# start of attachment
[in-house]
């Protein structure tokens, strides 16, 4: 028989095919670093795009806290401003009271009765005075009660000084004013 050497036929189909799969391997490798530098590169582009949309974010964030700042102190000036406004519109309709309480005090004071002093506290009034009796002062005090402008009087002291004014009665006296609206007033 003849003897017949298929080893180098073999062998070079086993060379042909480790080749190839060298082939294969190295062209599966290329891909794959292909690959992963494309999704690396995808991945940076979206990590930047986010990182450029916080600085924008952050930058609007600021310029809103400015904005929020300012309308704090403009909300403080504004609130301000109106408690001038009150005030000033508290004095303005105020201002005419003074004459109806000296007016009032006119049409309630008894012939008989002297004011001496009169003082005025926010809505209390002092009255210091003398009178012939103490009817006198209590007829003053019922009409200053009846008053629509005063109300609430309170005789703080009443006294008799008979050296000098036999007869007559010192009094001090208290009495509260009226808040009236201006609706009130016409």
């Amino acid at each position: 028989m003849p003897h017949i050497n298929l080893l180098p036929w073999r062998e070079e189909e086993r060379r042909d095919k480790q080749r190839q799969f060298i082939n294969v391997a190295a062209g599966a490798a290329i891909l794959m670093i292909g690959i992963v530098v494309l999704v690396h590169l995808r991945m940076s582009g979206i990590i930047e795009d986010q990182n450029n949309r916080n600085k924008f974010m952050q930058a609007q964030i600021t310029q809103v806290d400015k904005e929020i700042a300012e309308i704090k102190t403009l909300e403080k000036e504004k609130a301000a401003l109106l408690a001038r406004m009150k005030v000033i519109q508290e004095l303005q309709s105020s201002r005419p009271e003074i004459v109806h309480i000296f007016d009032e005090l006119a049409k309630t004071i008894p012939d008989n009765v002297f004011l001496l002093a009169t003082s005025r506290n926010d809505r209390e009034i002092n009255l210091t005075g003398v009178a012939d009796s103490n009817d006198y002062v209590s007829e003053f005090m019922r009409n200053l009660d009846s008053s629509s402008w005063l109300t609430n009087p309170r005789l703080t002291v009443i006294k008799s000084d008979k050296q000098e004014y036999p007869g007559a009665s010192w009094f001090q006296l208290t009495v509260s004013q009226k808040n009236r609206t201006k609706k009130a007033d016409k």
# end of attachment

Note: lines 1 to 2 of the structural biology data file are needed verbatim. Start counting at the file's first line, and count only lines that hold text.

[in-house]
């Protein structure tokens, strides 16, 4: 028989095919670093795009806290401003009271009765005075009660000084004013 050497036929189909799969391997490798530098590169582009949309974010964030700042102190000036406004519109309709309480005090004071002093506290009034009796002062005090402008009087002291004014009665006296609206007033 003849003897017949298929080893180098073999062998070079086993060379042909480790080749190839060298082939294969190295062209599966290329891909794959292909690959992963494309999704690396995808991945940076979206990590930047986010990182450029916080600085924008952050930058609007600021310029809103400015904005929020300012309308704090403009909300403080504004609130301000109106408690001038009150005030000033508290004095303005105020201002005419003074004459109806000296007016009032006119049409309630008894012939008989002297004011001496009169003082005025926010809505209390002092009255210091003398009178012939103490009817006198209590007829003053019922009409200053009846008053629509005063109300609430309170005789703080009443006294008799008979050296000098036999007869007559010192009094001090208290009495509260009226808040009236201006609706009130016409």